“Finally!” Andromache exclaimed in Greek, a wide smile on her lips. She alone remained close to the egg, torn between fear and excitement. “The moment has come! Salvation is at hand!”

And Nessus calmly slouched on the grass with his legs crossed, as if watching an entertaining spectacle.

The egg burst open.

To Kairos, it seemed as if the stone-like structure had melted away, only to unleash a volcanic eruption. An immense pillar of fire erupted from the egg’s core, filling the skies with its incandescent light. The Foresight's captain had to cover his eyes with his hand to protect himself from the sheer radiance, the night turning as clear as day.

The flames quickly coalesced into the shape of a colossal bird of prey, one that burned like the sun. The creature was at least fifteen meters wide with the wings expanded, a true beast of legend; even the hydra and Andromache looked like children in comparison.

Kairos immediately used [Observer], distinguishing only a few words.

Sunseed Photia

Legend: Sun Reborn (Demigod)

Level: ???

The fiery bird let out a screech that sounded like a mighty war song and flapped his wings. The sheer power behind them unleashed a mighty gust knocking the closest party-goers to the ground. Thales’ wine fountain fell to the side, its containers broken. Yet, although embers fell on the grass and the nearby leaves, none started a forest fire; they extinguished themselves on their own.

Kairos looked up as the beast passed over him and Rook, and to his surprise, the creature briefly gazed back. While he had ignored Andromache’s presence, the newborn phoenix seemed to recognize Kairos, and something fell from his tail. A magnificent, scarlet feather that looked ablaze; yet when the raider grabbed it with his free hand, his fingers didn’t burn on contact. They simply felt warm.

And with a final shout, the phoenix flew away towards the southern sea. Within a minute, the beast had become another bright star in the sky.

For a long moment, nobody dared say a word. The Foresight’s crew looked at the horizon and the colossal bird, mesmerized by the scene. Even the hydra didn’t say a word for a while, like a snake expecting a hawk to return anytime soon.

Of the egg, only a shell of molten stone remained.

“Big bird is free!” Rook rejoiced above them.

“Is this…” Cassandra removed her mask to look at the feather more closely, looking more astonished than she had ever been.

Kairos’ [Barter] Skill immediately allowed him to understand this gift’s true significance.

[Phoenix Feather]: This heavenly feather, if applied to someone’s ashes, will raise them from the dead. The feather’s power can only bring back one person and is exhausted afterward. The Feather cannot revive [Demigod] rank entities and above.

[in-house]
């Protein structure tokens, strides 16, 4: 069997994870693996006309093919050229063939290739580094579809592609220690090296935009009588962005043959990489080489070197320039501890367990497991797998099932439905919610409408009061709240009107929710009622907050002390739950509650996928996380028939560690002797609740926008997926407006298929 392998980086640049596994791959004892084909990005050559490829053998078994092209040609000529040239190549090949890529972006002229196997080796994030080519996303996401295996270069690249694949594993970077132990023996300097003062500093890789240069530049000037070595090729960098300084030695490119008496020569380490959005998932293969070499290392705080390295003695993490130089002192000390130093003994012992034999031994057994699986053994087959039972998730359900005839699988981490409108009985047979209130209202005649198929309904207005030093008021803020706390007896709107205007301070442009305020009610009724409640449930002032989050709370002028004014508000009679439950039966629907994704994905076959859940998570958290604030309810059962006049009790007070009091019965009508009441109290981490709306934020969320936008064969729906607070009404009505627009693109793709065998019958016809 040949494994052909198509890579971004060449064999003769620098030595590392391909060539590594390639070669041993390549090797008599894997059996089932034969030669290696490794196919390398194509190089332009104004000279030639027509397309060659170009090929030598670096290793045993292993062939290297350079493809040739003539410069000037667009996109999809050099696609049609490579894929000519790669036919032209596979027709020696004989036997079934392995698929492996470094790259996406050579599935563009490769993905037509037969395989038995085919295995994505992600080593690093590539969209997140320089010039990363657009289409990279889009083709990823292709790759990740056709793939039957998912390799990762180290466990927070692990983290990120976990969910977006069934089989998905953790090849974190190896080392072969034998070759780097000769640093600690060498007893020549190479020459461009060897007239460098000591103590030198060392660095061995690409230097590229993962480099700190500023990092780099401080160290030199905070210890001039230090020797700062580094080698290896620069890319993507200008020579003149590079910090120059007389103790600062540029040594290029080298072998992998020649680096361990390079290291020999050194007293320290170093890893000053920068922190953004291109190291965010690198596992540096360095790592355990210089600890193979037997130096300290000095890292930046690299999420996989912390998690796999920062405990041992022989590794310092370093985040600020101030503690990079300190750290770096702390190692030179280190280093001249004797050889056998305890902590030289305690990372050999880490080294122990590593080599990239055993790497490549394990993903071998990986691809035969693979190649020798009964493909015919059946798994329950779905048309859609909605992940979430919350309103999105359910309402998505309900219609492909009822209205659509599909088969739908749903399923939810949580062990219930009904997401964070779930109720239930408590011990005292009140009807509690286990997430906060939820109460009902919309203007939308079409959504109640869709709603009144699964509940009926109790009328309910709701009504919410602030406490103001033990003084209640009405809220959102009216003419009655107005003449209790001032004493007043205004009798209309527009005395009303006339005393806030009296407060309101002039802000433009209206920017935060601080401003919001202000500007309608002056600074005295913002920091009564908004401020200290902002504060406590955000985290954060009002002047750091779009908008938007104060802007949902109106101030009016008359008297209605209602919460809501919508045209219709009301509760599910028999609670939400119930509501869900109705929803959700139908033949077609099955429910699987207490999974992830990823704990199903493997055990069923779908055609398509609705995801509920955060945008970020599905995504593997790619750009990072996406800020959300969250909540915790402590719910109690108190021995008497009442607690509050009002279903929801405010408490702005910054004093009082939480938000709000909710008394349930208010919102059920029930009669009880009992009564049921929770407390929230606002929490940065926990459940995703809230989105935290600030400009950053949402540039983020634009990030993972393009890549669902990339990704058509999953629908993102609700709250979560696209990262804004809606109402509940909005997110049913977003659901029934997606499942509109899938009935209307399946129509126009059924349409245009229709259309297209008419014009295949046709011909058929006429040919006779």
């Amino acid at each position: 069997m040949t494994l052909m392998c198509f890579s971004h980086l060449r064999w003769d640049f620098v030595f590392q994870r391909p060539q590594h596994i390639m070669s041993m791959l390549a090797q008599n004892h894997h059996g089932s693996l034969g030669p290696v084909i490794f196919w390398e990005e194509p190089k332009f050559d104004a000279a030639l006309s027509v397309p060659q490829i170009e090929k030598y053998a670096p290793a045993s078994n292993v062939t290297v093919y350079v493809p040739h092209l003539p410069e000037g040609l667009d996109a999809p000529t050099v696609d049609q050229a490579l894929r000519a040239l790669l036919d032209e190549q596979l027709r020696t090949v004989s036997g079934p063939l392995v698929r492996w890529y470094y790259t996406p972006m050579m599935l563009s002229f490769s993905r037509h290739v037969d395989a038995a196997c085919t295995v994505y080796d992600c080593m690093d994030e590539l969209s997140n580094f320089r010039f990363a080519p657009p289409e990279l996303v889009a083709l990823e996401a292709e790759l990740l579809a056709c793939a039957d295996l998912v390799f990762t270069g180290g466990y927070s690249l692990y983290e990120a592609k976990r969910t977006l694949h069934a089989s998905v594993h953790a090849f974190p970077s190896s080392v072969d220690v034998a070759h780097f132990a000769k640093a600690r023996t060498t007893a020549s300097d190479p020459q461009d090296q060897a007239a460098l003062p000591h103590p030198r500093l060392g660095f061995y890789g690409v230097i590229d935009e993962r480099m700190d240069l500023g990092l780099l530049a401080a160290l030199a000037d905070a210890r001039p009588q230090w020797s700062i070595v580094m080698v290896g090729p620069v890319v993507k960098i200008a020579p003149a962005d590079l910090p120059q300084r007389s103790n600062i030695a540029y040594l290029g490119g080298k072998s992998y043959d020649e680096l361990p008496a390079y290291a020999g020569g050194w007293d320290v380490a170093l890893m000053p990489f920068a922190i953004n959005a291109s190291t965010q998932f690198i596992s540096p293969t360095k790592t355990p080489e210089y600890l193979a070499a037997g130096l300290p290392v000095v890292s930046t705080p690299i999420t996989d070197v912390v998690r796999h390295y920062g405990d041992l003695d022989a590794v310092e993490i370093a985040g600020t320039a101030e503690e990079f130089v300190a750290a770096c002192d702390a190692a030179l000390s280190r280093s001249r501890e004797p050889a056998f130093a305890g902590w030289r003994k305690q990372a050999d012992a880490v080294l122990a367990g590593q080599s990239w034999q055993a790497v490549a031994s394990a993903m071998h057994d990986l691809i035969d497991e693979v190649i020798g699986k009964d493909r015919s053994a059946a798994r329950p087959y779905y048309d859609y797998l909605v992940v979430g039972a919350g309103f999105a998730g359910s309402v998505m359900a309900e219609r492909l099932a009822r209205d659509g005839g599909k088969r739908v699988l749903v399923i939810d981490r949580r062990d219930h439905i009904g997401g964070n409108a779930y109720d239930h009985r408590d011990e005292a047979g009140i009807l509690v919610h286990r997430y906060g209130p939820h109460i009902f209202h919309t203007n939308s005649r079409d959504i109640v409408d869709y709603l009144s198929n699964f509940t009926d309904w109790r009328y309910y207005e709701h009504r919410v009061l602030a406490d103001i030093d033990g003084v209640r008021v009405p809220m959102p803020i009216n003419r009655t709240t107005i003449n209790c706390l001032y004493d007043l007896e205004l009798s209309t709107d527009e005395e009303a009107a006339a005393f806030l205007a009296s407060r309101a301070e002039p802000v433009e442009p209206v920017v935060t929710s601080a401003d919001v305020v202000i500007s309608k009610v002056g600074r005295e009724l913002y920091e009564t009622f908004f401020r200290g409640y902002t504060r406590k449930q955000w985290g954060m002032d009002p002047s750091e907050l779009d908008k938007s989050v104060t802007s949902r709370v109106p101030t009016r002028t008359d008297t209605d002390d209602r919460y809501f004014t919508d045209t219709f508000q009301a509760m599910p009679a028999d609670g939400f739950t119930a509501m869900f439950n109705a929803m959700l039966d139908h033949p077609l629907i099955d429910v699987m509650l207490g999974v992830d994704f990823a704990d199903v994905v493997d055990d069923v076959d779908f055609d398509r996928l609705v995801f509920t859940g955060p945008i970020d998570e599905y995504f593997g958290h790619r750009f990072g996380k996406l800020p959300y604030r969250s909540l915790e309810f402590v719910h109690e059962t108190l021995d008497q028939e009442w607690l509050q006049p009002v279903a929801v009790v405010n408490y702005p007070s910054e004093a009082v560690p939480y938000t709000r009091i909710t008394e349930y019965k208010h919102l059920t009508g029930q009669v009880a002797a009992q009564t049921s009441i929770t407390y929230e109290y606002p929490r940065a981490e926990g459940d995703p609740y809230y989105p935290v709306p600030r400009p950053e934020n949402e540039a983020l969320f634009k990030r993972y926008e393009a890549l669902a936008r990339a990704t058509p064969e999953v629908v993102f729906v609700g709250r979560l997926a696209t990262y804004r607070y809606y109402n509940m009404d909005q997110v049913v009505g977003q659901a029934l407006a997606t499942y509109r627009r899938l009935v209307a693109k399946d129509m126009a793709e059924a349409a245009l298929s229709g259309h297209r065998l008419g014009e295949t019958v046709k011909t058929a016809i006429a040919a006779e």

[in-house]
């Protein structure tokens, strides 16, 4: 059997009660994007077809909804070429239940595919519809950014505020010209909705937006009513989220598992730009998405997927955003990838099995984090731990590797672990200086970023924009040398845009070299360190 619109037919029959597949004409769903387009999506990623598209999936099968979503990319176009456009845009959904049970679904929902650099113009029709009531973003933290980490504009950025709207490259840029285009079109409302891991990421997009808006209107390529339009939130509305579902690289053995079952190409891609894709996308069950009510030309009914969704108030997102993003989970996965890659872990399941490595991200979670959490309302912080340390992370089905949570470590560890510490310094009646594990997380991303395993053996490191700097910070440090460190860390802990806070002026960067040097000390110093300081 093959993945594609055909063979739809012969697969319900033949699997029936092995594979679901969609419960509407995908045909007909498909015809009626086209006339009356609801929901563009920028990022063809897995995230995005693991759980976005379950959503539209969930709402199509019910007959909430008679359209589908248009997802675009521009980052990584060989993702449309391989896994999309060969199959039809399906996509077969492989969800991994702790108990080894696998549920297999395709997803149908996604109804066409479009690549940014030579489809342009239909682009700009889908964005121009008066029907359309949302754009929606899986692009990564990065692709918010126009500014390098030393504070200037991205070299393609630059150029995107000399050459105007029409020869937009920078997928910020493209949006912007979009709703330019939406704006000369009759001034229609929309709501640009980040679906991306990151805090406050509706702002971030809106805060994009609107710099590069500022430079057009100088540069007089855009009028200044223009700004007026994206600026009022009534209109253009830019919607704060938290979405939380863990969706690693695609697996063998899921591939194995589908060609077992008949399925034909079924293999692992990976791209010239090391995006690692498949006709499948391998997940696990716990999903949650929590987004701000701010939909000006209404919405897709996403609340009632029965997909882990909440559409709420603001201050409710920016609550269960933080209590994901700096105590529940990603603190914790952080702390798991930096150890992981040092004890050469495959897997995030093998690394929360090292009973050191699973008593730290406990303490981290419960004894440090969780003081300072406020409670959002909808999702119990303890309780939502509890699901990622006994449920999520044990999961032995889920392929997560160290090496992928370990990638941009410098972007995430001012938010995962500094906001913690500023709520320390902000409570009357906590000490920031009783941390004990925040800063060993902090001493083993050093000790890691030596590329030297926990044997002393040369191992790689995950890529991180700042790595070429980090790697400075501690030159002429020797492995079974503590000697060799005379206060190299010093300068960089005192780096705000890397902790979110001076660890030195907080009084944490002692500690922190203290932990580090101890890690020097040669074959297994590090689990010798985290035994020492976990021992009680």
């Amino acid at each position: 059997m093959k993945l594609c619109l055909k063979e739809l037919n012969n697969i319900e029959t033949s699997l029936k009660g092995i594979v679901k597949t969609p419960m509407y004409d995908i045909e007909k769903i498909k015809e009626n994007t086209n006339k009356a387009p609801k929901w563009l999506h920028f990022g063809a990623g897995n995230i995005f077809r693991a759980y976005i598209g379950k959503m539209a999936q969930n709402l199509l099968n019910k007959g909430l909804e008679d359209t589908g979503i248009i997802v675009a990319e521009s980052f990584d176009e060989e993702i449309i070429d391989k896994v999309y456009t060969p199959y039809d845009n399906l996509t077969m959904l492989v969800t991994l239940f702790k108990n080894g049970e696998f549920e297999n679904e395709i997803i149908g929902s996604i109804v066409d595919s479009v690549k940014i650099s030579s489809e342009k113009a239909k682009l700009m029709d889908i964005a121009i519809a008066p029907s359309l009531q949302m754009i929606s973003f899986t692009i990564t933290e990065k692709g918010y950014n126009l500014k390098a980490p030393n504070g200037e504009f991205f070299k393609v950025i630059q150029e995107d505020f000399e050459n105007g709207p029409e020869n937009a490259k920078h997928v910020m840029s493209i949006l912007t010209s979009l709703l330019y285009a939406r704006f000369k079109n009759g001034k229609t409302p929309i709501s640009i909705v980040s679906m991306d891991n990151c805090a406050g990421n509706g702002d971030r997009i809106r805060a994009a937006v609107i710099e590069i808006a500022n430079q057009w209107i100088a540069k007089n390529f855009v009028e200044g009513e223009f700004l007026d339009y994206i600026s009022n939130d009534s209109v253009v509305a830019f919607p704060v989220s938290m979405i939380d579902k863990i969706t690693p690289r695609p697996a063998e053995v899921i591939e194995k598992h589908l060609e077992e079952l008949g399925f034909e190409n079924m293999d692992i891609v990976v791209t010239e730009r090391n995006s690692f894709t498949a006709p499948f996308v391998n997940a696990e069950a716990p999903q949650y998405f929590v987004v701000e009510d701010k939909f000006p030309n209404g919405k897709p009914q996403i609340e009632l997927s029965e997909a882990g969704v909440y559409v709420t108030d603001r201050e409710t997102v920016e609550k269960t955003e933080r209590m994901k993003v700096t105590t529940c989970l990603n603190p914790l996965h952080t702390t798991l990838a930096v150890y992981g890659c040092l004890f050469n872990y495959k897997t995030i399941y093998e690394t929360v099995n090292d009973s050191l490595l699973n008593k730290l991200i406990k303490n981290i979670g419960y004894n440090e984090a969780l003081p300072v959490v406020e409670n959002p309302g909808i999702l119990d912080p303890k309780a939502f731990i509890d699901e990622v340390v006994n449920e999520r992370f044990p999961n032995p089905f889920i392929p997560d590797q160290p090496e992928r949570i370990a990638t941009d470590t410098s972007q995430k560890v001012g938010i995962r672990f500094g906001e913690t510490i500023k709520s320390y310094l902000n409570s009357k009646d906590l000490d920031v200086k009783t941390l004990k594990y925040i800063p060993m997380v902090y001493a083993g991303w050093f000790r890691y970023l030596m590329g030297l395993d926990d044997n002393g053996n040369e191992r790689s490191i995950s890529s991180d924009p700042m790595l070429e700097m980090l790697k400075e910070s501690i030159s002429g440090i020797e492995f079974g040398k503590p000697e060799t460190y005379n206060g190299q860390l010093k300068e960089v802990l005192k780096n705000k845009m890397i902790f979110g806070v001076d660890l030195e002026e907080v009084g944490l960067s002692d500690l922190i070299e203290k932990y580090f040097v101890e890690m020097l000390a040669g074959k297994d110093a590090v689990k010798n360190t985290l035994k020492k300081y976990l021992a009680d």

This was a divine gift. With it, Kairos could raise his family. He could raise his siblings, his father, even his uncle. He could recover those who had been taken away from him, extract them from the dark halls of the Underworld.

But he could only bring back one person.

It wasn’t enough! Could the feather be replicated? Was there a loophole to extend its power? Kairos couldn’t choose between his family members. One person alone wasn’t enough.

“Kairos.” Cassandra’s hand moved towards him, towards the fiery feather.

“It’s mine,” Kairos hastily replied, moving the feather against his chest. However, when he looked into her eyes, he didn’t see any ill-placed greed, but concern. Only then, did he realize the danger.

This feather was an apple of discord, a poisoned gift. People would fight him for it if they knew.

Congratulations, you earned five levels (total thirty-one) and 15 Skill Points.

You participated to the [Dionysus Mystery] ritual. You gain a [Health] bonus for the month, with your stat rank being treated as one step higher.

A phoenix’s birth was a momentous event, and simply witnessing it came with an enormous feast of experience points. Kairos only had to glance at his men to see that their levels had all increased, some by a dozen.

Only one person was unhappy with the feast’s fiery conclusion.

“The curse…” Andromache whispered to herself, looking at her hands while her expression turned into one of absolute despair. “The curse… hasn’t been lifted?”

For the first time since he met her, Kairos pitied the Scylla.

A note from Void Herald

Chapter sponsored by my dear patrons on Patreon. The ritual was inspired by the Bacchanalia scandal in Ancient Rome, for those who are interested.  

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About the author

Void Herald

Bio: I'm Maxime Julien Durand ([email protected]), a European warlock living in the distant realm known as France, spending half my time writing and the other half managing magical websites.